At first glance, it may not seem like the Wisconsin Badgers and the Western Kentucky Hilltoppers have anything in common on the football field.
Wisconsin, of the Big Ten, versus Western Kentucky, of the Gateway Conference. Wisconsin, a nationally respected powerhouse in the 1990s, versus Western Kentucky, nationally unnoticed throughout its history. However, upon further notice, there is one big similarity between the two. The Badgers have often been known for running an offensive system based on grinding it out on the ground and wearing out their opponents. Western Kentucky, which has been in the top 10 in the nation in rushing for the last 10 years, has adopted that same philosophy.
While the three teams the Hilltoppers have played this season may not be national powerhouses, running for 1,030 yards as a team in three games, as they have done, is nonetheless impressive. In fact, it has helped the Hilltoppers garner a No. 8 ranking in NCAA Division I-AA play.
Western Kentucky is paced by a slew of running backs, led by the senior trio of Curtis Hamilton, DeWayne Gallishaw, and Keith Brooks, who have combined for 435 yards and three touchdowns on the season.
However, the heart and soul of the Hilltopper running game lies in the legs of senior quarterback Jason Johnson, who leads the team in total rushing with 296 yards and two touchdowns. The ability of the quarterback to run poses a threat for the Badgers in the same way that Badger quarterback Brooks Bollinger’s legs pose problems for other teams.
In Hilltopper head coach Jack Harbaugh’s I-bone offensive system, however, passing usually takes a backseat to running. Johnson leads the team in passing with a modest 117 yards and one touchdown.
Sophomore Shannon Hayes leads the team in receiving with just three catches for 75 yards and a touchdown. However, the ball-control offense plays into the hands of the Hilltoppers’ smash-mouth defense, ranked No. 1 in their conference this season, which has allowed just 24 total points on the year.
The team is led by a veteran linebacker corps and secondary, paced by sophomore linebacker Erik Dandy’s 28 total tackles.
One other thing about Western Kentucky’s roster is definitely worth noting: The Hilltoppers may very well have the only roster in the nation containing two players from American Samoa. Kris Mau, a freshman linebacker, and T.J. Maui’a, a freshman defensive back, both hail from Fagaitua High School on the island country of the American Samoa.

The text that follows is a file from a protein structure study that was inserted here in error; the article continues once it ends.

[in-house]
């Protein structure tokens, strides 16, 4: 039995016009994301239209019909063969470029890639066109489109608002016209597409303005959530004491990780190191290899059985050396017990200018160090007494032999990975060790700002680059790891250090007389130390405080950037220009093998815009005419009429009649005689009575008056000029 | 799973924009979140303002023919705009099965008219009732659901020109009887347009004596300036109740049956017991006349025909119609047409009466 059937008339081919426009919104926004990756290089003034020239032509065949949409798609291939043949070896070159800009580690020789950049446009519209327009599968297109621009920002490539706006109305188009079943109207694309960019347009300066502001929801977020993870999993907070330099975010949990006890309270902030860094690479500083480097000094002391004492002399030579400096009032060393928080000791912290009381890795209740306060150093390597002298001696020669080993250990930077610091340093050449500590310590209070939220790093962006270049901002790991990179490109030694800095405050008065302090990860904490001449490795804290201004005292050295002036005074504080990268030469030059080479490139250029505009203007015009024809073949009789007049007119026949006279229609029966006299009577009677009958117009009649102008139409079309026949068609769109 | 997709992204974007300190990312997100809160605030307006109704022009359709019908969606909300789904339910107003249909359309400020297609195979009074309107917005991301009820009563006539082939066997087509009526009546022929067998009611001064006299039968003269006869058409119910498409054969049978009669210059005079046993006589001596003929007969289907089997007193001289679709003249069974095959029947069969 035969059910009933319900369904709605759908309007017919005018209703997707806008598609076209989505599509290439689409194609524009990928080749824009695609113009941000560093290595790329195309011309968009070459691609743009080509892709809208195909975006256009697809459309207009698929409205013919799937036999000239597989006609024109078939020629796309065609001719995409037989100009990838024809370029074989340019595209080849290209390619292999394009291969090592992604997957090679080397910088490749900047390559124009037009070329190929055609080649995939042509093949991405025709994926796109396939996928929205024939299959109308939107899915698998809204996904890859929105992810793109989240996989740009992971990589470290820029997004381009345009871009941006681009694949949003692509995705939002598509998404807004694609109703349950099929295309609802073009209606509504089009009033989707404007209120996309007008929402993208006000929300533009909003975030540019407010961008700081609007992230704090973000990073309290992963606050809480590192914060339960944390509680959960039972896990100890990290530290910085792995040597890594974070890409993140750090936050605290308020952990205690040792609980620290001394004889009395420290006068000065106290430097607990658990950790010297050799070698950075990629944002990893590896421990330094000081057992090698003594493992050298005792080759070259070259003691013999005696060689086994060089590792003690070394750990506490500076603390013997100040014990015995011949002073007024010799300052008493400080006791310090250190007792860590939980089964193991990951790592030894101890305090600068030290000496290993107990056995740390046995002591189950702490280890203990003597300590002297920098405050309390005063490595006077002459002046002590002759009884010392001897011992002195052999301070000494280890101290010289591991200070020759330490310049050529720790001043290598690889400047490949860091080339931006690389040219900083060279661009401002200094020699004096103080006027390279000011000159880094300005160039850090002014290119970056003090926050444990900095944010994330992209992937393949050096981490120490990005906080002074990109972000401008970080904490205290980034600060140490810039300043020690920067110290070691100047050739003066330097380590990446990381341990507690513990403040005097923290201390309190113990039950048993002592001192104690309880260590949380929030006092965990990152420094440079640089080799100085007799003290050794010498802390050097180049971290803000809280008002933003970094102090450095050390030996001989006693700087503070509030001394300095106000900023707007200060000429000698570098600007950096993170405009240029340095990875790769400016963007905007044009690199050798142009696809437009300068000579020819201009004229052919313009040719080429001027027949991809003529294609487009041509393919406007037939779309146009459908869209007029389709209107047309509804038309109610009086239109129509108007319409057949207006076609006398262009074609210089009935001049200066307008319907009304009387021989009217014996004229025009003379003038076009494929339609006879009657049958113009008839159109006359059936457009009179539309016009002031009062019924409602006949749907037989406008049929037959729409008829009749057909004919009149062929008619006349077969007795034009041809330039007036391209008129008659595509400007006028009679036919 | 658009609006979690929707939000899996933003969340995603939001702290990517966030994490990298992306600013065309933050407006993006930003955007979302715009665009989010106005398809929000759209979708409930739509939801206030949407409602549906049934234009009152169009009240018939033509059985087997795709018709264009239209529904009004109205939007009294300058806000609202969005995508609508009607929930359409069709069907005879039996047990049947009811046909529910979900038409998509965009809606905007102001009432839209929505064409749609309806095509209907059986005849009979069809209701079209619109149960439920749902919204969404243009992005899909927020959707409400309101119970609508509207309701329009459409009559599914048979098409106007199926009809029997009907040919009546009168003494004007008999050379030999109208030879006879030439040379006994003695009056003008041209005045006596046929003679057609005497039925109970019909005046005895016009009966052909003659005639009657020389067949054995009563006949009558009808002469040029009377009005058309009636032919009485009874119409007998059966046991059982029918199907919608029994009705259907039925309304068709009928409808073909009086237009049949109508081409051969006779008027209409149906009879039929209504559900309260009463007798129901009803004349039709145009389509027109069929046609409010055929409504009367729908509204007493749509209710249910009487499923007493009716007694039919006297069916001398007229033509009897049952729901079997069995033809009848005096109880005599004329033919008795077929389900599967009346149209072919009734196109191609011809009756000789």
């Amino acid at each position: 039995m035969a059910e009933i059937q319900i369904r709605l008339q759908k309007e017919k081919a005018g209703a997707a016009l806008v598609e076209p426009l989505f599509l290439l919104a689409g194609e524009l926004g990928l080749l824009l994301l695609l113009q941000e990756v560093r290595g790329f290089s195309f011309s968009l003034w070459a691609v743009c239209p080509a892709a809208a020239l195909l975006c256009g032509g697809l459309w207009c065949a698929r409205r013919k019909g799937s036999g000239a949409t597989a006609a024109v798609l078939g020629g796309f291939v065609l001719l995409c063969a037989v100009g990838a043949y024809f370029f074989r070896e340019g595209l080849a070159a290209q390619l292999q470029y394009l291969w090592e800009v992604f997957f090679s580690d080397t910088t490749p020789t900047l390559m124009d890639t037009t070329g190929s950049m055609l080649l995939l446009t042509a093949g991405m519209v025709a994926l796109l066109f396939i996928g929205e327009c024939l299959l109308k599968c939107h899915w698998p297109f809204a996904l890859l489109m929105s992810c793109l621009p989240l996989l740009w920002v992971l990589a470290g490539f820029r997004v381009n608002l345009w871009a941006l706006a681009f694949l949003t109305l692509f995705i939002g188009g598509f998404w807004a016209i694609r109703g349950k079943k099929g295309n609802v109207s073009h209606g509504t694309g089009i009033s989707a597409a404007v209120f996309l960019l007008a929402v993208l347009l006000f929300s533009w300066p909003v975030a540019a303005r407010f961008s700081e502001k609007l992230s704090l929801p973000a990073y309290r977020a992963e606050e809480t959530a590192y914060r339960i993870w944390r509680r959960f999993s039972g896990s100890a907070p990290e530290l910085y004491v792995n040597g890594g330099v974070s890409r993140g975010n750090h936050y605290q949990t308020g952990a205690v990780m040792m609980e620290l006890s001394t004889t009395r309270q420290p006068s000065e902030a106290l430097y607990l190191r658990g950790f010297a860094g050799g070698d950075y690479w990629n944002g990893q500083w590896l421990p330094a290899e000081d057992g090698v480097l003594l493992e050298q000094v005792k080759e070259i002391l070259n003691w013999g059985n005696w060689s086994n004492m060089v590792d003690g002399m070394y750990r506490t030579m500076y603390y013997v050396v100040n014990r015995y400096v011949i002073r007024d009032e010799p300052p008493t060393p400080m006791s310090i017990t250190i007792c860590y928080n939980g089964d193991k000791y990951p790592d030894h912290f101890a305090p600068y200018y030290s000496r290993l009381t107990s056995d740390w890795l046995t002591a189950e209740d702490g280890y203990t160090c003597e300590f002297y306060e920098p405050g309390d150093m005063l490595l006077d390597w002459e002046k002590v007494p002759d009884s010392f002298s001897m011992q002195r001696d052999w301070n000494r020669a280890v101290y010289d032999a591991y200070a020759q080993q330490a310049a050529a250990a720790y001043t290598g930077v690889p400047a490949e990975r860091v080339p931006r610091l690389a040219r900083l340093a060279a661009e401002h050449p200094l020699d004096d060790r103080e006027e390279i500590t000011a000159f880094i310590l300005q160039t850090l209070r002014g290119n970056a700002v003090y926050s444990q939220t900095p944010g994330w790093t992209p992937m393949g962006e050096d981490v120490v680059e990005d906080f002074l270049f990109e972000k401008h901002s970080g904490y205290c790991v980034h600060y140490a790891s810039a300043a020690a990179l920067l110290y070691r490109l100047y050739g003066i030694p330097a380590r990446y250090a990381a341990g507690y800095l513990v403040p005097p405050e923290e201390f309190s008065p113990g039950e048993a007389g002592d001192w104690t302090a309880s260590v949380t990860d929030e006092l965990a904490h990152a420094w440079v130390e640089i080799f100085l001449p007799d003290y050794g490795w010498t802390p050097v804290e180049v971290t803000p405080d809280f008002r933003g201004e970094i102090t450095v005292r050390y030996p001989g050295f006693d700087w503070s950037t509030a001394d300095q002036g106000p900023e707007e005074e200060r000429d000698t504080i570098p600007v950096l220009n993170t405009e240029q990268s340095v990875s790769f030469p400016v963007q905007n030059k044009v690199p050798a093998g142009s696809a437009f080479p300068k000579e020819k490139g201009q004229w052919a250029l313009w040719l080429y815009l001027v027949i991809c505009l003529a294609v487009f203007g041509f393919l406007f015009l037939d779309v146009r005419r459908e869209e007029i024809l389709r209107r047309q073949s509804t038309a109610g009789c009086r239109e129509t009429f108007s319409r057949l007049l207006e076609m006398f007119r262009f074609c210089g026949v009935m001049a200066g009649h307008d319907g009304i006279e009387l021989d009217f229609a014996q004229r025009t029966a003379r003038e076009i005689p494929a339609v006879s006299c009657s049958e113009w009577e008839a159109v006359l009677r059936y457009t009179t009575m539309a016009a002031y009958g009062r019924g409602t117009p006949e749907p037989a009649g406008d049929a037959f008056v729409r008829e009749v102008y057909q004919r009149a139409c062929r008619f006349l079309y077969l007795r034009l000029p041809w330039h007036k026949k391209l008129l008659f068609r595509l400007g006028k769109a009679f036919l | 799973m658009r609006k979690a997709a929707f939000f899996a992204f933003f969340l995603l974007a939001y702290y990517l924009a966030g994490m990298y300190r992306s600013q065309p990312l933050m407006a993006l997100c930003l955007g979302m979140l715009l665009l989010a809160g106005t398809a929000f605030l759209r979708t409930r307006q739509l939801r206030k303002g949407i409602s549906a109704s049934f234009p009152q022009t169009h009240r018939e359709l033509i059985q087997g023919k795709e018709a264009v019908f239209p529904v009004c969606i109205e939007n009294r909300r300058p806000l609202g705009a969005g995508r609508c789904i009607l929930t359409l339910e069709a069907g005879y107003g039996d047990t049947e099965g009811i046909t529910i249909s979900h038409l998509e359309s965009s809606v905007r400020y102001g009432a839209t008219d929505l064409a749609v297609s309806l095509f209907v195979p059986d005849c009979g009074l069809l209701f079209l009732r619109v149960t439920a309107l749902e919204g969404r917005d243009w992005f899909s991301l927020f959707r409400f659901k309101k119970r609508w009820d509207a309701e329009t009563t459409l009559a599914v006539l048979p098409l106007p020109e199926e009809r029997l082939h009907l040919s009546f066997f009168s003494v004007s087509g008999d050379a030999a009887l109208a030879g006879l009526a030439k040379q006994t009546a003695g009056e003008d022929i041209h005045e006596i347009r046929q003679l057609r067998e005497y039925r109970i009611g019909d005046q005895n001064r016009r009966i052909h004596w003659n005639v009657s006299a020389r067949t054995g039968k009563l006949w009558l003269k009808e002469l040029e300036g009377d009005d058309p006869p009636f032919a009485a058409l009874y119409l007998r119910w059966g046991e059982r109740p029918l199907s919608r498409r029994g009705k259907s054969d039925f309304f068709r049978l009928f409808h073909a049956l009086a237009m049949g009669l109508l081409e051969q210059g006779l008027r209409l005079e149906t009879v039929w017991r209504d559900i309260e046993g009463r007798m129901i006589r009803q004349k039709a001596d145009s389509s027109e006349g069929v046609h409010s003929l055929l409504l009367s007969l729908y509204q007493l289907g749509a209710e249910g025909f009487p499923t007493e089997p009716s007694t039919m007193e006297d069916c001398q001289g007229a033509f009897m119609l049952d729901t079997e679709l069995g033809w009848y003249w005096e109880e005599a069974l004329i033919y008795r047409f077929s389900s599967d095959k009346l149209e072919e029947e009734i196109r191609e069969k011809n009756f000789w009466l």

For the Badgers, the key may be retaining the momentum gained from winning their Big Ten opener against Penn State. Wisconsin, after running for 355 yards against the Nittany Lions, should be able to effectively pound the ball against Western Kentucky. Anthony Davis will definitely look to add to his nation-leading rushing total after gaining 204 yards against the Nittany Lions. According to UW offensive coordinator Brian White, whether the Badgers pound the ball consistently against Western Kentucky depends on the flow of the game.
“The flow of a game is always changing,” White said. “We didn’t expect to run the ball quite the way we did last week, but we got in a nice rhythm, and if it stays like that (on Saturday), then we’ll stay in [the game]. If it isn’t, we’ll throw it around a little bit.”
Whether Lee Evans gets more catches than the single one he got against Penn State remains to be seen, but his lack of productivity in that game was largely due to the Nittany Lions’ defense, which was geared to stop him, not to shift the game plan.
“[Penn State] did a nice job of making sure [Evans] was doubled outside,” White said. “They made him a nonfactor in the game, so, consequently, we made Anthony (Davis) and Brooks (Bollinger) and other people factors.”
One of those other factors was tight end Mark Anelli, who caught four passes for 28 yards and a touchdown.
“If you start to double a receiver, someone’s going to be singled, and Mark [Anelli] was singled quite frequently in the game,” added White.
On defense, the key for the Badgers is obviously shutting down Western Kentucky’s prolific running game.
According to NCAA rules, Division I-A teams are allowed one game against Division I-AA teams once every four years. Western Kentucky, therefore, represents this opponent for the Badgers, and one can’t help but wonder if Wisconsin might have different things in its offensive playbook to use in anticipation of an early large lead on the Hilltoppers. However, White made it clear that focusing on this game and winning this game are first and foremost.
“I’m not even entertaining any thoughts of playing anybody other than our best players,” White said.